Audiobook Review: Glimpses by Lewis Shiner

30 08 2011

Glimpses by Lewis Shriner

Read by Stefan Rudnicki

Skyboat Media

Genre: Rock and Roll Science Fiction

Quick Thoughts: Lewis’s tales of a time bending rock fan gives us an intimate look at rock legends as well as a realistic portrayal of a middle aged man whose faith in rock and roll to change the world is put to the ultimate challenge.

Grade: B+

There is a sort of almost religious metaphysical state of being that overcomes certain people when talking about music. I was never one of those music guys like that. Oh, I love music, and faithfully follow an eclectic group of musicians, most of whom I have been fans of since my high school and college days. But I don’t worship them. Maybe it’s because I have no musical talent of my own. I will never really understand the high that is performing before a crowd, or even in you own basement. The closest I ever got to being a musician was the years early in my life that I spent working sound for my church, and college, and doing some DJing. Working with some musicians over the years, I see how some would reach this almost transcendence state when performing. For me, sure, I had a few moments at concerts where I was emotionally affected, perhaps even moved, but it was short lived. Lewis Shiner’s Glimpses is a novel written for the truest of music guys. Those that believe that music is more than just an enjoyable art form, but something that has the power to change people at a fundamental level, to perhaps even change the world.

Glimpses is the tale of Ray Shackleford, a middle aged man stuck in a dying marriage and just unhappy in life. Ray looks back at his life to the days of his youth, when he was in a band, and music really meant something. Ray becomes obsessed over the Beatles, remembering not just the greatness they achieved but the potential they had for even greater things, if they didn’t allow corporate entities to take advantage of them. As Ray fantasizes about a recording session that could have been, the music on his stereo begins to reflect the changes. This begins a tale that takes us on an intimate tour of rock and roll history as well as the midlife crisis of an unhappy man dwelling on his recently deceased father. It’s easy to write Glimpses off as a rock and roll fantasy novel. I grew up in the era of U2 and Nirvana, with my musical obsessions being far from the mainstream, yet despite the generational difference I was amazed by the amount of love and detail Shiner presented his rock and roll idols with. He humanizes rock legends like  Brian Wilson and Jimi Hendricks in a way I have never seen before, giving them such depth of character that even someone like me, who admires their work but was never truly a fan, is easily pulled into the tale. Yet, despite their importance to the overall story, this is Ray’s tale, and Shiner gives us an honest, unapologetic look at a man disappointed by his dreams. It is hard not to feel for Ray, while at the same time being frustrated by his passive aggressive attitude and penchant for blaming others for his faults. Shiner’s Glimpses comes together well as Ray attempts to deal with his life changes as well as his fantasies about the powers of rock and roll.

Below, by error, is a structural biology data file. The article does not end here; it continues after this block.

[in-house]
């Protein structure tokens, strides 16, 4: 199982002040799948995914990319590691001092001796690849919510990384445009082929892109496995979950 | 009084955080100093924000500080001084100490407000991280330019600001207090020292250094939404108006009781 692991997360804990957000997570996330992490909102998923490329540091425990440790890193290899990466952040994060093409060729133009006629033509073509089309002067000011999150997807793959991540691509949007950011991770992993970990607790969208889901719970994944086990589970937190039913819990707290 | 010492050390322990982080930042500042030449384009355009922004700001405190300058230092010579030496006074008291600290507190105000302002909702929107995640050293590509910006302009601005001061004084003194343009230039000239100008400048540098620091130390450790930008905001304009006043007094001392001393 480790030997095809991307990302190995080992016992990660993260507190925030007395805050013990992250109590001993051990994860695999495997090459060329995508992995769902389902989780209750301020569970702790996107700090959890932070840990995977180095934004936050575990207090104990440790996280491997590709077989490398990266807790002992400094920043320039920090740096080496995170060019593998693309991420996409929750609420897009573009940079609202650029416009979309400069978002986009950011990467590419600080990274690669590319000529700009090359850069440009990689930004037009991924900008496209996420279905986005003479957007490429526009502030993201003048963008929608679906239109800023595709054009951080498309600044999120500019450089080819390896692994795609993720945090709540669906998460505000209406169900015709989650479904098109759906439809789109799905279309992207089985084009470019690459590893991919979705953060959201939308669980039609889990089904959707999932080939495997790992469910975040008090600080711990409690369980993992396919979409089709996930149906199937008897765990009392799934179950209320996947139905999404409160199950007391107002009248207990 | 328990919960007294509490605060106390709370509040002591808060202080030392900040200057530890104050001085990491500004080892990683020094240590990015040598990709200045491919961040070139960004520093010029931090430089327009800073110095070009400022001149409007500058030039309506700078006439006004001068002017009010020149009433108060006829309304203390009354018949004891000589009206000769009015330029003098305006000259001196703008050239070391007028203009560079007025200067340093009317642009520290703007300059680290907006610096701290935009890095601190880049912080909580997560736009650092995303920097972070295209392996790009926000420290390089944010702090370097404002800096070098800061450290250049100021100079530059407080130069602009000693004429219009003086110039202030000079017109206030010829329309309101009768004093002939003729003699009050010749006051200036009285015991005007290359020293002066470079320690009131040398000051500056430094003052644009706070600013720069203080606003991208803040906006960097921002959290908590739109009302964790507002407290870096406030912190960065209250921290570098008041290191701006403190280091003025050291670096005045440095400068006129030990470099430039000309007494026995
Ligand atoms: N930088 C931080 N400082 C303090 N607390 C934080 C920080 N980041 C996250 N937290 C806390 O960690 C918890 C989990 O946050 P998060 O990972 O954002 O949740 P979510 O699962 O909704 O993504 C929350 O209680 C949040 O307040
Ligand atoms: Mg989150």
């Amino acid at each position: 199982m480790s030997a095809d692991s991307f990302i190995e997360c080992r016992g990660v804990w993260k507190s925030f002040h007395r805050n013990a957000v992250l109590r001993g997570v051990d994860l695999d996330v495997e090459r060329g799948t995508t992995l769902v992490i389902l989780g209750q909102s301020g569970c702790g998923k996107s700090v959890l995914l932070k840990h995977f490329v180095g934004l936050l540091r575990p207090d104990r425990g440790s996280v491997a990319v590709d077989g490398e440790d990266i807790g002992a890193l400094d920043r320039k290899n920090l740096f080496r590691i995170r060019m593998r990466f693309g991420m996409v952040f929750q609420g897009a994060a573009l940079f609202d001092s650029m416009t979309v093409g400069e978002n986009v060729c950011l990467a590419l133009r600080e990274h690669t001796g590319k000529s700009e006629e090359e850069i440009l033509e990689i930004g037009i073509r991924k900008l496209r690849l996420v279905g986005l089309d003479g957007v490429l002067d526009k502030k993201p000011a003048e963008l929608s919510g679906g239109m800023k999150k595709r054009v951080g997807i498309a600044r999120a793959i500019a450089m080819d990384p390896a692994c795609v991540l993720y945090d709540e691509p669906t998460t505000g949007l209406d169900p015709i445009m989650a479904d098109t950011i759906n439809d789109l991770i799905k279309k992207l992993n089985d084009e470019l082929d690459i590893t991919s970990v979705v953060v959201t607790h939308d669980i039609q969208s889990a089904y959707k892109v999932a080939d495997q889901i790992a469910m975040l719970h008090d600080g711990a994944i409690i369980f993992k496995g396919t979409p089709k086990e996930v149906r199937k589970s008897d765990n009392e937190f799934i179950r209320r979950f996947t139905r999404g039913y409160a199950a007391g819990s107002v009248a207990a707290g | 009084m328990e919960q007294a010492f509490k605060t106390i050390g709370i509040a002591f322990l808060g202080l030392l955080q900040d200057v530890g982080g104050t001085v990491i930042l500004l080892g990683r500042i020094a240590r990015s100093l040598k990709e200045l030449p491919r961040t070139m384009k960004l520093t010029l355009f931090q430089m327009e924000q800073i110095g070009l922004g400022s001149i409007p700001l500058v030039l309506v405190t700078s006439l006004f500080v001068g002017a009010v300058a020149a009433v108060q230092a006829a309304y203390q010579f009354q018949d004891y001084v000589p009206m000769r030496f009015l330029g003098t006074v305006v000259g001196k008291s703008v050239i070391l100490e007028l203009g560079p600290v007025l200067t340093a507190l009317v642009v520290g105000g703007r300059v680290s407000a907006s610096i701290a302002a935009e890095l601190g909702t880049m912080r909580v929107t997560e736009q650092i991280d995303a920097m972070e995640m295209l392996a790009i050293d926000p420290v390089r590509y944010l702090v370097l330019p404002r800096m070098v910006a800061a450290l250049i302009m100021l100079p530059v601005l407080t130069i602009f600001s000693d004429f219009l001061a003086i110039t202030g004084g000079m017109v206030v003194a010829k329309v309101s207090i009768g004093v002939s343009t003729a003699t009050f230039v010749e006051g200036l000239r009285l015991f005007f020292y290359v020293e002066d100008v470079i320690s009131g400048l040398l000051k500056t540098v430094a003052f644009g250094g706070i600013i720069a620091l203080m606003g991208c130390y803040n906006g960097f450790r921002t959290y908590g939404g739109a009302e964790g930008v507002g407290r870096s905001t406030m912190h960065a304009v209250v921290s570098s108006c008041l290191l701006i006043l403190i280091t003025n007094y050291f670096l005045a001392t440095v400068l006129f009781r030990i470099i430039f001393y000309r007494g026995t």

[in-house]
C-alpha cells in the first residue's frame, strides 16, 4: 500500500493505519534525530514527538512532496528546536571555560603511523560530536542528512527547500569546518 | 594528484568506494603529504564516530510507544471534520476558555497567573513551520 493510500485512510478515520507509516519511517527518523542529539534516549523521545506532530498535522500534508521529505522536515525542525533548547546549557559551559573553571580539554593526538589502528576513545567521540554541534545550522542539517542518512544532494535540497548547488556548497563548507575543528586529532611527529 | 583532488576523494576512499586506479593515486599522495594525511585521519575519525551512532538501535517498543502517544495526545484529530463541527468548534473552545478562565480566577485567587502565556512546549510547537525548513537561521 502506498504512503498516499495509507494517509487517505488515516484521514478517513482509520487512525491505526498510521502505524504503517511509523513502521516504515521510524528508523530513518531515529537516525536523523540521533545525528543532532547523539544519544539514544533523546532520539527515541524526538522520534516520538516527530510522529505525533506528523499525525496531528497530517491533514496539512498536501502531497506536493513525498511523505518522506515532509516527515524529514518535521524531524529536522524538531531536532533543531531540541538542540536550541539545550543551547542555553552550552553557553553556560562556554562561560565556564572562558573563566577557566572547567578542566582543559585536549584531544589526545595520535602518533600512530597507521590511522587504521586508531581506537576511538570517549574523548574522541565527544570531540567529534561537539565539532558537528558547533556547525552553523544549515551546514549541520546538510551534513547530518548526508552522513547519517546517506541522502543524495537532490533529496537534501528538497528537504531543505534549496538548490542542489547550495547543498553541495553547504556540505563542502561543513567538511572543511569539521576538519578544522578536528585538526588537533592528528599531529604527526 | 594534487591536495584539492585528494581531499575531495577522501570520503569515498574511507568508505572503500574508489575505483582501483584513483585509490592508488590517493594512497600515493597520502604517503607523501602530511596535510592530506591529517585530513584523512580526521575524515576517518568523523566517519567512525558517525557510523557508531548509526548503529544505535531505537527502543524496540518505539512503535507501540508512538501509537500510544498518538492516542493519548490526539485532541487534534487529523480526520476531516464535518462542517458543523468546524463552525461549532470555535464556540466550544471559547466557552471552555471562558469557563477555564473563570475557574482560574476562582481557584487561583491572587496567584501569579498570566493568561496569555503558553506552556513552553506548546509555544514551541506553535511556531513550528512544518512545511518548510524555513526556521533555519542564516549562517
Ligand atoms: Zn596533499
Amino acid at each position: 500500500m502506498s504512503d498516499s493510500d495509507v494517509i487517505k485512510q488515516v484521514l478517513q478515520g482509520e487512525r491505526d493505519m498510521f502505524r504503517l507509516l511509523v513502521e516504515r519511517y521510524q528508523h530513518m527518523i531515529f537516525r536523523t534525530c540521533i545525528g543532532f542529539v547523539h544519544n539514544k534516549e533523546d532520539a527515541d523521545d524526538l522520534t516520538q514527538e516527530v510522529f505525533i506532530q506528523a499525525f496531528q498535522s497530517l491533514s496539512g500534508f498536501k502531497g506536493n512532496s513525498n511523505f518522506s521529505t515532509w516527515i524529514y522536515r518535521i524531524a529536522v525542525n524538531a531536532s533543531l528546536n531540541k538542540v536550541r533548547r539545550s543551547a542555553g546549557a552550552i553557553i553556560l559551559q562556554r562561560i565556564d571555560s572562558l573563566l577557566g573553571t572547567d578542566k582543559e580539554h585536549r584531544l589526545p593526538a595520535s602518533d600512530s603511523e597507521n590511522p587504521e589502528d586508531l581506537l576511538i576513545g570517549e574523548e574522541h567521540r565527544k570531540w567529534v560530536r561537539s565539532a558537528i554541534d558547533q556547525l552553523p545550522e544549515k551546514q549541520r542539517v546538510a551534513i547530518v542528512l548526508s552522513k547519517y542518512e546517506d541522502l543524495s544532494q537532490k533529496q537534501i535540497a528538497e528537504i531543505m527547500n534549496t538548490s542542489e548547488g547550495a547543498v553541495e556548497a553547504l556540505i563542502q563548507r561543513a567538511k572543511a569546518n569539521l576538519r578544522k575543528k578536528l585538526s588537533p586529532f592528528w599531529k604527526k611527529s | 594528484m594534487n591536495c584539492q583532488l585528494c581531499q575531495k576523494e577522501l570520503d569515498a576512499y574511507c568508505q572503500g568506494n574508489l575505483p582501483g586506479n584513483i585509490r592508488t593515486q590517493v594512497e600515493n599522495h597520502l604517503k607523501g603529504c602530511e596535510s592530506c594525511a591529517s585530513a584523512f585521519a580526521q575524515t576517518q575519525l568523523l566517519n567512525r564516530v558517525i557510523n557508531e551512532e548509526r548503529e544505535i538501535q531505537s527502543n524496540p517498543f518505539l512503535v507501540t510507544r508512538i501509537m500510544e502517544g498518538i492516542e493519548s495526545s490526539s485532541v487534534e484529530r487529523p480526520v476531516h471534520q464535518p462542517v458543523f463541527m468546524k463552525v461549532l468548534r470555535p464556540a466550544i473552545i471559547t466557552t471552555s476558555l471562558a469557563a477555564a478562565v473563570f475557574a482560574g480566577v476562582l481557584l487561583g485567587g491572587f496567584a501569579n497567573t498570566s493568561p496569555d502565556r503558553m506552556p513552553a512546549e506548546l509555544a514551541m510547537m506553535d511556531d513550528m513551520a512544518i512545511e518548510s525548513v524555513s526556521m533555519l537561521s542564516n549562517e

You can truly feel the passion for the material in narrator Stefan Rudnicki’s performance of Glimpses. Rudnicki’s iconic deep bass voice perfectly fits main character Ray Shackleford, yet where he truly excels is in his ability to give a full range of performances, including iconic rock stars, and complicated women. Rudnicki totally brings this tale to life for the listener, giving a no holds barred performance, which truly allows us to see Ray for what he truly is, a deeply flawed man who is earnestly trying to understand his deficiencies, while taking on an incredible task. Fans of Woodstock Era rock will delight in this audiobook and for the rest of us born just a bit after the age of peace and love, well, there is plenty here for us as well.

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2 responses

6 09 2011
Ray Shackleford

This is one of my favorite books of all time. My online handle is from this book and I can’t believe it hasn’t been made into a movie yet!

18 09 2012
The Literary Horizon: Glimpses « The Literary Omnivore

[…] The proprietor of The Guilded Earlobe enjoyed it, despite not having any personal connection to the music covered, proving it can work on its own. Kirkus Reviews finds it authentic, if a bit transparent in its target audience. J. Stephen Bolhafner, writing for the St. Louis Post-Dispatch, found it satisfying, although he sounds very dismissive of its speculative elements. Publishers Weekly very much enjoyed it, especially its emotional content. […]

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